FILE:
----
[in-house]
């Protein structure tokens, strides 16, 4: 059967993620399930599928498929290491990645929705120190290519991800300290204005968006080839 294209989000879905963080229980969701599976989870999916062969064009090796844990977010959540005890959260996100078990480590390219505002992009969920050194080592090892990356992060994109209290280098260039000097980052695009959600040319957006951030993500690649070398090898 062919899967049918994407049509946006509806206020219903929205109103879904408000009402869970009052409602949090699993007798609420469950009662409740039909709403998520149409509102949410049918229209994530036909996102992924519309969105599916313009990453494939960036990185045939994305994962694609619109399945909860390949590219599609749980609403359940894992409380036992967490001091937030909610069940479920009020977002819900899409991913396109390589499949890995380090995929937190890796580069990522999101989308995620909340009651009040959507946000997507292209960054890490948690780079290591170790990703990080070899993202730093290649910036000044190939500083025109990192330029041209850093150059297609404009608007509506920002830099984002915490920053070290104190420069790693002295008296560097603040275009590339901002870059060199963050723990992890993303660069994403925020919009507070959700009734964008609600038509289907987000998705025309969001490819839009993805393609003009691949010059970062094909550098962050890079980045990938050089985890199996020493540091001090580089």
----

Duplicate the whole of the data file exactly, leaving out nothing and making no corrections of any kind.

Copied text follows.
[in-house]
């Protein structure tokens, strides 16, 4: 059967993620399930599928498929290491990645929705120190290519991800300290204005968006080839 294209989000879905963080229980969701599976989870999916062969064009090796844990977010959540005890959260996100078990480590390219505002992009969920050194080592090892990356992060994109209290280098260039000097980052695009959600040319957006951030993500690649070398090898 062919899967049918994407049509946006509806206020219903929205109103879904408000009402869970009052409602949090699993007798609420469950009662409740039909709403998520149409509102949410049918229209994530036909996102992924519309969105599916313009990453494939960036990185045939994305994962694609619109399945909860390949590219599609749980609403359940894992409380036992967490001091937030909610069940479920009020977002819900899409991913396109390589499949890995380090995929937190890796580069990522999101989308995620909340009651009040959507946000997507292209960054890490948690780079290591170790990703990080070899993202730093290649910036000044190939500083025109990192330029041209850093150059297609404009608007509506920002830099984002915490920053070290104190420069790693002295008296560097603040275009590339901002870059060199963050723990992890993303660069994403925020919009507070959700009734964008609600038509289907987000998705025309969001490819839009993805393609003009691949010059970062094909550098962050890079980045990938050089985890199996020493540091001090580089």